Determine the scope of the incident by identifying and documenting which networks, systems, or applications were affected; the name of the virus or malware; and the origin of the incident or vulnerability that caused it. Staff should document information related to the attack in separate incident reports that are signed and dated.
You also should consider whether a forensic investigation of your computers and servers would be appropriate.
Besides your IT manager, there are two other names at the top of your disaster-recovery call sheet: contact your medical professional liability carrier – and make sure your cyber liability insurance covers the costs of ransomware removal, forensic investigation, breach notification, OCR investigation, and fines and penalties.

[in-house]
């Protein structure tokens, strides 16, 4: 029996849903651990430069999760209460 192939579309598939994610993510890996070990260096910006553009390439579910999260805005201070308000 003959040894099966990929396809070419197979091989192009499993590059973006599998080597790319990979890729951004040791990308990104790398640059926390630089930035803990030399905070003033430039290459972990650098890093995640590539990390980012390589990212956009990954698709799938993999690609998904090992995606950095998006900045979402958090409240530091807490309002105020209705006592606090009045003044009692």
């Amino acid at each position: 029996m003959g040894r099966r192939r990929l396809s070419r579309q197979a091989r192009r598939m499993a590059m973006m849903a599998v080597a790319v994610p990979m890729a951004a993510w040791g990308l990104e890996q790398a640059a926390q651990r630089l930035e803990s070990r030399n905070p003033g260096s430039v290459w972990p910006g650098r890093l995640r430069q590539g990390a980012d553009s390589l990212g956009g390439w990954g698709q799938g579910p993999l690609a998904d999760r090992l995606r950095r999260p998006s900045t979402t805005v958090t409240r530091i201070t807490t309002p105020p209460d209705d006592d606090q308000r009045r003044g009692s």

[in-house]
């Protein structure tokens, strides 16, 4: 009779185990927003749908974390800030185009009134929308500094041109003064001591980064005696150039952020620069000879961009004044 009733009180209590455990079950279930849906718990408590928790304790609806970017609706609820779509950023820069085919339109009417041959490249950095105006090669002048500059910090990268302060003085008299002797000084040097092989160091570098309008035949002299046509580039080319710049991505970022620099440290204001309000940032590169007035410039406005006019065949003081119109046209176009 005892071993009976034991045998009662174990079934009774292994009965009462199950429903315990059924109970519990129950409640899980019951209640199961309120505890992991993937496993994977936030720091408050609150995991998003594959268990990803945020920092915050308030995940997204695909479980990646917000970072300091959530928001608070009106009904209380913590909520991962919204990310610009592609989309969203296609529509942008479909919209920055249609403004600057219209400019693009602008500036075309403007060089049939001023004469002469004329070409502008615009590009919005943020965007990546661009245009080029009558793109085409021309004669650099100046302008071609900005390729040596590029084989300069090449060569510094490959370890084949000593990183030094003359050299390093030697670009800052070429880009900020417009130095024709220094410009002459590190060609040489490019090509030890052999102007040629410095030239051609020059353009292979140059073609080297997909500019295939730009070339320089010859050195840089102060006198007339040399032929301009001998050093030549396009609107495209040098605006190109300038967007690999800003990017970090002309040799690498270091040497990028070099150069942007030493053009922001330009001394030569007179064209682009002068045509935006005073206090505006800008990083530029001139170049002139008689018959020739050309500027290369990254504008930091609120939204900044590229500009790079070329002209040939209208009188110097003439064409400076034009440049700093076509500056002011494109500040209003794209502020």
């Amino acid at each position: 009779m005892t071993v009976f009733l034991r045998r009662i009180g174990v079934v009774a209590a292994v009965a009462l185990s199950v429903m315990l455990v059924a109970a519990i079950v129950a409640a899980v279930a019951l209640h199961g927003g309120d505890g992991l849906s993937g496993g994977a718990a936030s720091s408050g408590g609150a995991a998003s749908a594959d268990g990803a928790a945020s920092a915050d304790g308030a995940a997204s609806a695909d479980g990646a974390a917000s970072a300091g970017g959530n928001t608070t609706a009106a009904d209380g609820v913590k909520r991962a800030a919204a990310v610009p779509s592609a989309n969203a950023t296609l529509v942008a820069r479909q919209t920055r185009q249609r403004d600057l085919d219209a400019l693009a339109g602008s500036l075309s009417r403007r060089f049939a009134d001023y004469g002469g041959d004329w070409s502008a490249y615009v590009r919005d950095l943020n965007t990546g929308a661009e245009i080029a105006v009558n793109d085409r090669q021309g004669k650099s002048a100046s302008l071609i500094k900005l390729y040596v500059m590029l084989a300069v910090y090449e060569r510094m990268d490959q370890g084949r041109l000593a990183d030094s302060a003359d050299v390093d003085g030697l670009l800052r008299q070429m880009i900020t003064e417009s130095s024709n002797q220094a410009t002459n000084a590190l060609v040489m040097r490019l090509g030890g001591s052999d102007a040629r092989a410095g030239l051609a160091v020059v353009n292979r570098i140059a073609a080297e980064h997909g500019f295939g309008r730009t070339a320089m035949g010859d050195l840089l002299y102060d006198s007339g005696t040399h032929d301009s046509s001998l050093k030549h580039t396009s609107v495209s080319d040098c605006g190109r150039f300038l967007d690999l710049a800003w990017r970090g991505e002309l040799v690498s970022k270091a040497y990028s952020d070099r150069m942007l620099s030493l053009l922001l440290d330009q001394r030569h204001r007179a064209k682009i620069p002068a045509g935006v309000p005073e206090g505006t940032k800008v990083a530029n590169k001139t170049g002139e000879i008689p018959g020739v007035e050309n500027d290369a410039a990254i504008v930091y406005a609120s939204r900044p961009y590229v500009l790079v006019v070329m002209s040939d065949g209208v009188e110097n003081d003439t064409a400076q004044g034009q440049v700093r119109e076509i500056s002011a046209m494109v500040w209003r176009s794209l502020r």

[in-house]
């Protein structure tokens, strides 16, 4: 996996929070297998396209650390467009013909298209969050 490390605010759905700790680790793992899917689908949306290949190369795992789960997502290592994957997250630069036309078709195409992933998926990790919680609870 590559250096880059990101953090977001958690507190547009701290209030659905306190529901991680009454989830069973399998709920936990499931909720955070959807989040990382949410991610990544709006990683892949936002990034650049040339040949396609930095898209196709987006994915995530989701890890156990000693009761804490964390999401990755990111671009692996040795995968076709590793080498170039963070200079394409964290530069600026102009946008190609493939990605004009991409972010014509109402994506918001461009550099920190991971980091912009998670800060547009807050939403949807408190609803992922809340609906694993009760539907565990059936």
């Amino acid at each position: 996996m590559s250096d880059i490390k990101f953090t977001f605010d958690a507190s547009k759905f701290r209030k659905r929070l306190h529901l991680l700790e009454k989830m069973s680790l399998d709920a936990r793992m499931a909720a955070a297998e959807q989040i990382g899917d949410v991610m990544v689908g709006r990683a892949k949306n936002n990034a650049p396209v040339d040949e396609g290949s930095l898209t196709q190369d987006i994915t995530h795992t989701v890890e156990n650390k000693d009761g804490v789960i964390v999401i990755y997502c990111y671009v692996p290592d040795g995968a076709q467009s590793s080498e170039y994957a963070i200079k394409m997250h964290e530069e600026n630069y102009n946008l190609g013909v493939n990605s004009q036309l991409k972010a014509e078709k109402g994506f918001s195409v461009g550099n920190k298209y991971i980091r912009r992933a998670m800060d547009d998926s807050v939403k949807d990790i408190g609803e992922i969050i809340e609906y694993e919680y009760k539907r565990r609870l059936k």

And if you don’t already have one, retain a lawyer who has handled HIPAA incidents. If an attack was successful, is there someone at your company that knows how to acquire bitcoins to pay the ransom? An attorney would – as well as determining the risk of not paying the ransom at all. Recent trends show less-honor among thieves: first payments can simply be the ante to an ongoing game you’re bound to lose.
When two nearby healthcare practices appear on the HIPAA breach site for ransomware attacks within days, it is time to review this digital epidemic. We are grateful that both practices, ABCD Pediatrics and Urology Austin, were forthcoming about their experiences, how they withstood the onslaught. We believe there is no substitute for learning from real experiences.
Ever since Hollywood Hospital made headlines last year by paying blackmail to regain access to its encrypted patient files, paying the perpetrator has become a common response. Here are two examples of enhanced resistance; medical education relies on case studies of successful outcomes.